Professor of Physics, Editor of Galilean Electrodynamics East, President of ISC
I was born in Leningrad in April of the year 1940. My father Gr. V. Klyshin worked as an engineer at tank plant. My mother, in her girlhood A.Y. Paletskaya, was a singer in the Leningrad Opera Theater at that time. Her father (my grandfather) was the grand grandson of a Polish insurgent exiled to Siberia for participation in the Kostzushko revolt against Russia. Her mother (my grandmother) was Georgian. I know nothing about her. My father's father (my grandfather) V.A. Klyushin worked as head of Kronstadt electric-power station during the year 1917 of the revolution. Kronstadt is a military sea base just near St. Petersburg (later Leningrad, and again St. Petersburg since 1991). He was said to be a man of soft benevolent character. He always tried to help everybody. Therefore his subordinates liked him.
My father inherited these features, and I did as well, it seems, though sometimes I feel the rebellious character of my other grandfather, and the emotions of my Georgian grandmother. My father's mentality helped him twice or thrice in his life. Kronstadt seamen were shock troops of the Bolshevik revolution. During the insurrection in October 1917, all fleet higher officers were killed in Kronstadt. My grandfather preserved his life even though his duty corresponded to vice-admiral rank. The station workers defended him. This was repeated in March of 1920, when the Kronstadt seamen already rebelled against Bolsheviks. The insurrection was suppressed under Trotsky's command. Any denunciation of any person meant that the person was em-barked into a ship hold, the ship went into the open sea, and kingstones were opened. Any chief has somebody who is dissatisfied with him. Therefore practically all chiefs of any rank were killed. My grandfather again became an exception. There were no denunciations of him. The station workers also helped my father when he tried to enter university. Only children of workers were permitted to join the university. The station workers wrote a special letter to the Bolshevik authorities to help my father.
My father's mother (my grandmother), in her girlhood A.G. Bosenko, was the daughter of a Ukranian peasant who grew rich and manged to organize the entry of his daughter into the Smolny Institute of Noble Girls, to which only daughters of noble men were usually permitted to enter. She studied very successfully, and graduated from Smolny Institute with the Big Golden Medal, a very rare award for excellent academic performance. In 1930 her husband and my grandfather, V.A. Klyushin, died after an unsuccessful appendix operation. My grandmother didn't marry again, but had, using present-day language, a 'boy-friend', Latvian by nationality. I do not know his name, but in 1937 he was arrested for 'nationalism', and sentenced to "10 years imprisonment without right to write letters." Nowadays we know this meant condemnation to death. Because my grandmother was not his official wife, she was not arrested, but just sent from Leningrad to the village Totszkoy in the Ural region, where she was allowed to live and work as a physician in accord with her previous specialty.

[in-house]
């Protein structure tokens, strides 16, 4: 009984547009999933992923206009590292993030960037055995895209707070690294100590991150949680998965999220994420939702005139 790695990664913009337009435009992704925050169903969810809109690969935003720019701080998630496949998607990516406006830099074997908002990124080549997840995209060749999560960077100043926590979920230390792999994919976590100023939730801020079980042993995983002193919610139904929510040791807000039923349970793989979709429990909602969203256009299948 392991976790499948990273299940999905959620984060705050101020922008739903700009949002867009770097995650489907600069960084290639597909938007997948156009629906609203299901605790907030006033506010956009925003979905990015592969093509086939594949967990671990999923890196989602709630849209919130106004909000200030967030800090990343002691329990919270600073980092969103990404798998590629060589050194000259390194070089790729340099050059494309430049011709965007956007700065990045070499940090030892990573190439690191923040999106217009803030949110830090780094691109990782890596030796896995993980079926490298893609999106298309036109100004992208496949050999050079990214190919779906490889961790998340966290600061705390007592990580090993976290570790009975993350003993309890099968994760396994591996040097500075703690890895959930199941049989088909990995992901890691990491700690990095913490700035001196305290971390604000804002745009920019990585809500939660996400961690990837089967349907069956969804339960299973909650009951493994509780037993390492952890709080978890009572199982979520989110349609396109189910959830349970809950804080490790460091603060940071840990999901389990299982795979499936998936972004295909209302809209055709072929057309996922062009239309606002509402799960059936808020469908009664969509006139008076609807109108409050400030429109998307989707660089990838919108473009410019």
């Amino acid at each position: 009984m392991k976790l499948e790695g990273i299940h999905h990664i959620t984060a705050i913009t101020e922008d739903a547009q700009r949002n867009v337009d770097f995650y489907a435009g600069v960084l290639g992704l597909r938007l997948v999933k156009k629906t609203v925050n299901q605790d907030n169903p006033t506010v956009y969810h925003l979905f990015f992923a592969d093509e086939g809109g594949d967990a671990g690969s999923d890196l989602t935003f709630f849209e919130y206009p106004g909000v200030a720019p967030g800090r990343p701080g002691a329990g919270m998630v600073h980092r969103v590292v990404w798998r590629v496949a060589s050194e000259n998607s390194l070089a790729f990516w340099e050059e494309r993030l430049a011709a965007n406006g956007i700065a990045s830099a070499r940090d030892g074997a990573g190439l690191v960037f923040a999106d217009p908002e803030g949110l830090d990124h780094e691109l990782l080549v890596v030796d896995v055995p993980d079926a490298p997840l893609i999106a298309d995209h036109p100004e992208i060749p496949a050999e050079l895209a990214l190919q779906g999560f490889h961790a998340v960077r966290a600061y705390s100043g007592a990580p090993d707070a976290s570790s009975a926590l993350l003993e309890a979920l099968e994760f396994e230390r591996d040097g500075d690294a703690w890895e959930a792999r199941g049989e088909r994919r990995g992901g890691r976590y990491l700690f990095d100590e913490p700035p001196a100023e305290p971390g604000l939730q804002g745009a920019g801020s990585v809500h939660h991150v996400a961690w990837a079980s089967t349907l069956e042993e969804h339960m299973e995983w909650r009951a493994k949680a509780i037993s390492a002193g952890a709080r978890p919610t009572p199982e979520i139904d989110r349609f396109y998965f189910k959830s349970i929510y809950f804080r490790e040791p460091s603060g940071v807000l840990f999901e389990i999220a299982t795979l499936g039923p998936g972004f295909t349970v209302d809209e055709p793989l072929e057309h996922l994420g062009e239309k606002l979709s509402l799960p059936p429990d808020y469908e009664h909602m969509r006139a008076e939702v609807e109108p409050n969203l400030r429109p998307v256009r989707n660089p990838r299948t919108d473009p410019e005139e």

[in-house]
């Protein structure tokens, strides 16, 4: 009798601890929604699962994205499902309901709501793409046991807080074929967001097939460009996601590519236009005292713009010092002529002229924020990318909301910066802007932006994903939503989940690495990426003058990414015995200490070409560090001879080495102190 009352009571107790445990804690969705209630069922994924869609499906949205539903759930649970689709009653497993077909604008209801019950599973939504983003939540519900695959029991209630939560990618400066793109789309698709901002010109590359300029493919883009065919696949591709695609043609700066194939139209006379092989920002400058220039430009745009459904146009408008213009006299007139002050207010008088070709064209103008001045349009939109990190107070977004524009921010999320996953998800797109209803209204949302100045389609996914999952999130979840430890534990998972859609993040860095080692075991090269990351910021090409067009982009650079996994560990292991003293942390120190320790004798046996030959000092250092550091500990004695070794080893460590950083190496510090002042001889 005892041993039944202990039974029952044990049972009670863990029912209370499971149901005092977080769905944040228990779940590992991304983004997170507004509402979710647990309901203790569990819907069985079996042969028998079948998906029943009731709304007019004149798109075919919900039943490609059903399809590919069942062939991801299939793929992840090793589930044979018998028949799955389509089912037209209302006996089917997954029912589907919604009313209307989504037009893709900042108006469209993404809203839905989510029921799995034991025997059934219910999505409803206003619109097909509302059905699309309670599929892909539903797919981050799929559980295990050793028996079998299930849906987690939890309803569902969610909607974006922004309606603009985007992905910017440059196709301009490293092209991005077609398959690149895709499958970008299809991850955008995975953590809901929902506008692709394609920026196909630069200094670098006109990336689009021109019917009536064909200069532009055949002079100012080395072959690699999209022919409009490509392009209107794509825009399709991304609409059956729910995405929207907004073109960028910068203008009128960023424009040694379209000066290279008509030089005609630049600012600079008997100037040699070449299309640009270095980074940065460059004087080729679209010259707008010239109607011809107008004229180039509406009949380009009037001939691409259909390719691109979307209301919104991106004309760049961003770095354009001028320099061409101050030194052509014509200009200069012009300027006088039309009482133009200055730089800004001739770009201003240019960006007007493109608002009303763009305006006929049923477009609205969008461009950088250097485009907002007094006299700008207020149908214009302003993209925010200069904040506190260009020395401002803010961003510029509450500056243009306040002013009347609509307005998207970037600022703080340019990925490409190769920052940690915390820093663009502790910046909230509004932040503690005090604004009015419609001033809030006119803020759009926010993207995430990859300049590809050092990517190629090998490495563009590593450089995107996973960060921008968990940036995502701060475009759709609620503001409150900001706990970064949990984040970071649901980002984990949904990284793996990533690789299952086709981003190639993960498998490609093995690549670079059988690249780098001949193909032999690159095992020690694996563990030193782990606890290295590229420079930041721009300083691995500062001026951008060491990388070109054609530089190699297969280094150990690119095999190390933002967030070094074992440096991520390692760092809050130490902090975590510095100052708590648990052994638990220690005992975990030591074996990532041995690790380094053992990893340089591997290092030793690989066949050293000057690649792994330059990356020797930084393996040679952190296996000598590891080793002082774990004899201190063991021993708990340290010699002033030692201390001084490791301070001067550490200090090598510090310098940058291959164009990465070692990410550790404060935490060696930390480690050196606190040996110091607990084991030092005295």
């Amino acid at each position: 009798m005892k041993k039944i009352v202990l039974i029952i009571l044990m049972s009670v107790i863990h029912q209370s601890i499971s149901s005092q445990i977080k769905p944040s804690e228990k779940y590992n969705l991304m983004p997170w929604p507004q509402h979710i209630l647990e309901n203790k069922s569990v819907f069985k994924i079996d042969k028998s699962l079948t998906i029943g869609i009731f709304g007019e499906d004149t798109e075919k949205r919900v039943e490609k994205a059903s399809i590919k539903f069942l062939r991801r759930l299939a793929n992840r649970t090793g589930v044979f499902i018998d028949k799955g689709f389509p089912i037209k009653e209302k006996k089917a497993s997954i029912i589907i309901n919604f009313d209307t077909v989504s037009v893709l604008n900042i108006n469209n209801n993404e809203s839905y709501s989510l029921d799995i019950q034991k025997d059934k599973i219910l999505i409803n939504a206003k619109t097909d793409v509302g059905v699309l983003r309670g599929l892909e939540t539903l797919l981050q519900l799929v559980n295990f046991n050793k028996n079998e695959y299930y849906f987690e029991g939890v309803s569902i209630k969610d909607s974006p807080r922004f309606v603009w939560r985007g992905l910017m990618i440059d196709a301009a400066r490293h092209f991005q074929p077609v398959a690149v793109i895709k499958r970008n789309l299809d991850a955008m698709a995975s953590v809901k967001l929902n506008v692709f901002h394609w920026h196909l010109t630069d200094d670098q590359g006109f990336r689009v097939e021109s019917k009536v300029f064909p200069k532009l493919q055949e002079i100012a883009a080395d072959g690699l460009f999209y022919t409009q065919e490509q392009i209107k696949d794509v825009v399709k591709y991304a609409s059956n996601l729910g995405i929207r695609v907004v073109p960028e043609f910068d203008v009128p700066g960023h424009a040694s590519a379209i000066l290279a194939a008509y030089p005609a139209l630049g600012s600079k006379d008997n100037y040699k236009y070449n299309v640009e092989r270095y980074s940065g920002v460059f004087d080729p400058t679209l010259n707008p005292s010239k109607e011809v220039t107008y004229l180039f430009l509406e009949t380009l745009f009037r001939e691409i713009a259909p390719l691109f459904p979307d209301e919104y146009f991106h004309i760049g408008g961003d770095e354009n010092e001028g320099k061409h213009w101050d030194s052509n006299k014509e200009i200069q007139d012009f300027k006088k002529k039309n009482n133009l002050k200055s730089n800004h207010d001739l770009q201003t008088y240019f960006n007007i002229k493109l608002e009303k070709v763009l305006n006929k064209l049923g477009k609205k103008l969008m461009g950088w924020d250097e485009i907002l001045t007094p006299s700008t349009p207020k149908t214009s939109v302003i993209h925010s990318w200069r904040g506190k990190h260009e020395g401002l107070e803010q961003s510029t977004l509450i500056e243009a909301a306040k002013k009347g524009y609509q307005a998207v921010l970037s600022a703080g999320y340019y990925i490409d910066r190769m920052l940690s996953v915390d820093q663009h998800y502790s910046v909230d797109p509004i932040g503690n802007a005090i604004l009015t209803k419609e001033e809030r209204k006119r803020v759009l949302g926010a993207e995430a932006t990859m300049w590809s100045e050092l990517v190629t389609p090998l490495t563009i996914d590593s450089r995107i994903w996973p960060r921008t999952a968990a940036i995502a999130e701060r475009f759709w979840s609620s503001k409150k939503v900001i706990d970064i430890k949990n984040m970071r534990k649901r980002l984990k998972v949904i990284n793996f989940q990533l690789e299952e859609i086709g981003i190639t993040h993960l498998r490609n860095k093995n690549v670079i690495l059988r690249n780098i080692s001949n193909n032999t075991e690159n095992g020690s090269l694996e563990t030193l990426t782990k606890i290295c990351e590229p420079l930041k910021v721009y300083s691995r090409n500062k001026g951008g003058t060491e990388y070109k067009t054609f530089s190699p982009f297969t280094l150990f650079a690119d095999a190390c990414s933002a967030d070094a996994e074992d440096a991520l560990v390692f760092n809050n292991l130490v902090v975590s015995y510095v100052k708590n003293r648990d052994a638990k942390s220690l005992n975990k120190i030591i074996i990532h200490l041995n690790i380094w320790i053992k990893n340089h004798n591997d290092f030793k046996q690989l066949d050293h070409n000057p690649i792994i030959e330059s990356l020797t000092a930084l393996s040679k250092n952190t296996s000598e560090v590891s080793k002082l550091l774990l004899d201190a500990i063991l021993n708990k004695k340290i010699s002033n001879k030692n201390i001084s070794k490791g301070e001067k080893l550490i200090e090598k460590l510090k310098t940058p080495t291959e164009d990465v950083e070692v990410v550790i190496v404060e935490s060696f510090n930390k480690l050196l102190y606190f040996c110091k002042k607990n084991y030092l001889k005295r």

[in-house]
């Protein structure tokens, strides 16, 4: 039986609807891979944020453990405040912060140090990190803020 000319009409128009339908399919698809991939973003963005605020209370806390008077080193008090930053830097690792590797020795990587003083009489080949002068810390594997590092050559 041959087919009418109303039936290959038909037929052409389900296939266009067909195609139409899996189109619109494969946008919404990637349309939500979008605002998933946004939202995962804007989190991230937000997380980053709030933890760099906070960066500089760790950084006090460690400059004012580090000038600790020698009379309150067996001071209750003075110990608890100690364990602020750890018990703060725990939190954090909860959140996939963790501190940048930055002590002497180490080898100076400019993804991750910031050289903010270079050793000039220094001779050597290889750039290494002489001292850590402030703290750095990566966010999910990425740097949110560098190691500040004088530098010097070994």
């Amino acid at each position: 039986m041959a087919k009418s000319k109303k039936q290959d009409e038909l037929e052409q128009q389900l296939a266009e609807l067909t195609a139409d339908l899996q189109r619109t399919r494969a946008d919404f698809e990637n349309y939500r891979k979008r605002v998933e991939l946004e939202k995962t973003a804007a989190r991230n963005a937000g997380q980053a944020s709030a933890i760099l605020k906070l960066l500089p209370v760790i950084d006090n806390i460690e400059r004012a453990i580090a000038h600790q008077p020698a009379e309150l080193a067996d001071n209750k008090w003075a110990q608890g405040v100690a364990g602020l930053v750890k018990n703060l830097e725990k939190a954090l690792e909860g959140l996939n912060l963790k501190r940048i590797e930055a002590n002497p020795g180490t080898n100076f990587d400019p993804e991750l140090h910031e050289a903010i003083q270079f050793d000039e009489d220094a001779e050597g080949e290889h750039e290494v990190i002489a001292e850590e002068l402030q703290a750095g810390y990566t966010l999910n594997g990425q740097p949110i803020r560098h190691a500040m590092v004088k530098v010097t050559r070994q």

In May 1941 my father took me from Leningrad to her to have a rest in the village. "I shall take him in August", he said. But on 22 of June 1941 a war between Hitlerist Germany and Stalinist USSR began. My father, together with personnel of the tank plant where he worked, was evacuated to Chelyabinsk (Ural region). He could not take me because he worked 12 hours a day without days off and could be arrested for being 5 minutes late. My mother came to me, but soon went to Chelyabinsk to her husband. It was decided that starvation in the village was not so strong as in the cities, and I was left with my grandmother for my whole life. as it turned out.
In 1949 my father went to Taganrog (Asov Sea) to work as a professor at the Radiotechnical Institute, which was organized there. We went to him, and just in time, because soon an experimental atomic bomb was exploded on the Totsky military site. I was told that after effects of this explosion are felt up till now.
By this time my father had already divorced from my mother. She lived in Leningrad, and I with my father and grandmother in Taganrog. In 1953 my father went to work in Melitopol Agricultural Institute (Ukraine). I stayed with grandmother in Taganrog up to 1957, when I joined the Institute of International Relations in Moscow, Oriental Faculty, Burmese Language Group. There I first witnessed levitation of my Burmese lanquage teacher, which greatly impressed me, and later attracted my attention to the problems of gravity.
I studied international relations until 1962, the year when the KGB arrested me for "creation of an anti-soviet organization". The real cause was discussions that I organized among students and which were devoted to problems of democratization of the Soviet regime. The main point of my accusation was that I saw definite analogies between Hitler and Stalin. My KGB investigator told me, "You are lucky to have found yourself here nowadays. Five years ago I would do a roast beef from you."